British Columbia

Illicit overdose deaths in B.C. dropped in January, but risk still 'extreme'

More than seven people died every two days from overdoses last month.

More than seven people died every two days from overdoses: Coroner

Data from the BC Coroners Service shows that 116 people died of an illicit drug overdose in January. (Tina Lovgreen/CBC)

The number of deadly illicit drug overdoses in B.C. went down in January in comparison to the previous two months, but officials say the figures are still too high.

The BC Coroner's Service said Friday that 116 people died of an overdose last month — more than seven deaths every two days.

That follows a record-breaking 142 deaths in December.

More than 90 per cent of January's deadly overdoses happened indoors, although none were at supervised consumption sites.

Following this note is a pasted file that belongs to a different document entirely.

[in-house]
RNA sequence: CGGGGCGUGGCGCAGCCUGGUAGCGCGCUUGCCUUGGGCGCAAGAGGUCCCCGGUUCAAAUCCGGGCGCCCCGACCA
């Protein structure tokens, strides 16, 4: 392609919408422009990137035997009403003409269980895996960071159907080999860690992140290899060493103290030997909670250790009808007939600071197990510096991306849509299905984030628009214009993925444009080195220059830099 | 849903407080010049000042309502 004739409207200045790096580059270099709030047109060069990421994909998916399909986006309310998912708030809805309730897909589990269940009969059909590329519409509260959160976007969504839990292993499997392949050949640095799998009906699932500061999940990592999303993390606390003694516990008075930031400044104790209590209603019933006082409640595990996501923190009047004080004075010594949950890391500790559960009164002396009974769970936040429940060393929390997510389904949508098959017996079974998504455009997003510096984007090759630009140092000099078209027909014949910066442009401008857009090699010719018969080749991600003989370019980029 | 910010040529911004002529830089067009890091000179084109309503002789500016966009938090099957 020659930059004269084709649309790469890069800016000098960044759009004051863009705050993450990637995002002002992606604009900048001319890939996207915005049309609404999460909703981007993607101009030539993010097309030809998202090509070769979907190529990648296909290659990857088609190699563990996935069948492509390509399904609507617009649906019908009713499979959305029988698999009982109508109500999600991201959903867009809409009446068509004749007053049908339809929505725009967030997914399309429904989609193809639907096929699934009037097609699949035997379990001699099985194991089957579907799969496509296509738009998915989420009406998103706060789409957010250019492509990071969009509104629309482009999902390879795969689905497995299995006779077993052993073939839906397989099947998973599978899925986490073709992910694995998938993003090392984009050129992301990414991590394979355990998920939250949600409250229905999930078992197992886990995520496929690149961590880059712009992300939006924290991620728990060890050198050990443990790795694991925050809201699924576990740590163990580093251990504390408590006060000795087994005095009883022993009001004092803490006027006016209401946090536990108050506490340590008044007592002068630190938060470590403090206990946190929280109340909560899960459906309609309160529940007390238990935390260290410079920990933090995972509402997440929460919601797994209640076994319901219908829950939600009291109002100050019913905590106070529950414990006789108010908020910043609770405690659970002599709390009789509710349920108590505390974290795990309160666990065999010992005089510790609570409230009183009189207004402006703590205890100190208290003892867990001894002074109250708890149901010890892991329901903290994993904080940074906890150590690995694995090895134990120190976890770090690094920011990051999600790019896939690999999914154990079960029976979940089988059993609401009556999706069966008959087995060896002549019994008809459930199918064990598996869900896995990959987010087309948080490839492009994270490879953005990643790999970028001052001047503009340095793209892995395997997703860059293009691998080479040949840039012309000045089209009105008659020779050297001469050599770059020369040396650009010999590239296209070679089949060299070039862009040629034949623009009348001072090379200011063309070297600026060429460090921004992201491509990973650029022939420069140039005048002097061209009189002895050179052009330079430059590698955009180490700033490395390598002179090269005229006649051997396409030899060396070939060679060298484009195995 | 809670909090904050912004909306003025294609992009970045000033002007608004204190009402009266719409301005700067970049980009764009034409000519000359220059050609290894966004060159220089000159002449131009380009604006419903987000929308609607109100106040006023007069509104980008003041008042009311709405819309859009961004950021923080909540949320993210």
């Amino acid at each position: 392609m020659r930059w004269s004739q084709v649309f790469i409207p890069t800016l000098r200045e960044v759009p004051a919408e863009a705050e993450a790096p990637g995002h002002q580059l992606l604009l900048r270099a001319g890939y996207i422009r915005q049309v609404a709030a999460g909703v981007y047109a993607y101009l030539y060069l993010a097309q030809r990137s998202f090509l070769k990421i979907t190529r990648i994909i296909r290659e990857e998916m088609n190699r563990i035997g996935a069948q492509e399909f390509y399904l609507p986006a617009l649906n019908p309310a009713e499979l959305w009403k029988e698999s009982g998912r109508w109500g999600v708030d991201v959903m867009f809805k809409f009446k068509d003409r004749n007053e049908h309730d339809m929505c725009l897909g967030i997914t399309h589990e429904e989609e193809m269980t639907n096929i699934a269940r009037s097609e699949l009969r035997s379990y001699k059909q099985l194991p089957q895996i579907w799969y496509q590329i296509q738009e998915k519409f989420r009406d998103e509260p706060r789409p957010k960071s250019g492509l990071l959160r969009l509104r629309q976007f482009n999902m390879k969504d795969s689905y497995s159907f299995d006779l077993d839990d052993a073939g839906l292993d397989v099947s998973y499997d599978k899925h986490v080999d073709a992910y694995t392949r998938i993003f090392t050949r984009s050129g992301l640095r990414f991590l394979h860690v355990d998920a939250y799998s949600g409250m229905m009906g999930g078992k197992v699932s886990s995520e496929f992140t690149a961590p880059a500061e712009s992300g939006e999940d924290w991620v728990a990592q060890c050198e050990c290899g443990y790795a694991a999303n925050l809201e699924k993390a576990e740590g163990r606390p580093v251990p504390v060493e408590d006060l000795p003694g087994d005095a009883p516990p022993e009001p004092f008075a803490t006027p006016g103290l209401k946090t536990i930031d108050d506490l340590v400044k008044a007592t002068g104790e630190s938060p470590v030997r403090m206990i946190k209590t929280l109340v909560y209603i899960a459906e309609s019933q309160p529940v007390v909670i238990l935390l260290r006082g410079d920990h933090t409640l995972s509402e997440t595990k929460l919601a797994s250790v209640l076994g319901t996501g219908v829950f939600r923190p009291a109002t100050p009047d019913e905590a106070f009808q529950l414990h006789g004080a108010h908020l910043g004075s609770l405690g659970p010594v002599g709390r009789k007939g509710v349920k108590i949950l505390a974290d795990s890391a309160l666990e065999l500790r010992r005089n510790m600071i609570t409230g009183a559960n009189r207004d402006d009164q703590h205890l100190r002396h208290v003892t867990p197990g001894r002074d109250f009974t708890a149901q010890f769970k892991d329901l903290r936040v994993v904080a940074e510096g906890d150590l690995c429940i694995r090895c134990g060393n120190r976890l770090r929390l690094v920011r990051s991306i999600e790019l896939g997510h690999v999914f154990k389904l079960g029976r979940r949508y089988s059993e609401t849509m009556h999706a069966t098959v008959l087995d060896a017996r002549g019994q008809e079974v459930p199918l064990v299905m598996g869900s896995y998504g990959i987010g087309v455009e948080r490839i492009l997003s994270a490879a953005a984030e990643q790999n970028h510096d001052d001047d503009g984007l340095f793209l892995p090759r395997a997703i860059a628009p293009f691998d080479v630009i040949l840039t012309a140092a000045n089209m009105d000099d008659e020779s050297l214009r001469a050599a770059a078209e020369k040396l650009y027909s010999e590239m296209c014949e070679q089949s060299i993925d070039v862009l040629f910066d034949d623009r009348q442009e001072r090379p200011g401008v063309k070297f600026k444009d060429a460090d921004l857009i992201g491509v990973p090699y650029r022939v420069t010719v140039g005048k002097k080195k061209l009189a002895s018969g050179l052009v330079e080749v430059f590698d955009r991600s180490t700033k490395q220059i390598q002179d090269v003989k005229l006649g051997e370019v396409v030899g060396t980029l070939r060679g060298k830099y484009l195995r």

Sixty per cent of victims were between the ages of 30 and 49 and four in five were men.

The service reiterated that anyone using opiates should never do so alone.

"The continuing high number of deaths shows that the risks remain extreme," said Chief Coroner Lisa Lapointe.

On Friday, sources told CBC News that B.C. is signing on to a new health-care deal with the federal government that includes more funding to fight the opiod crisis.

The province has continuously pressed the federal government for help developing strategies to combat the issue.

Last year, more than 900 people in B.C. died from an illicit overdose. In June, Lapointe said overdose deaths had become the leading cause of unnatural death in the province, surpassing motor vehicle crashes.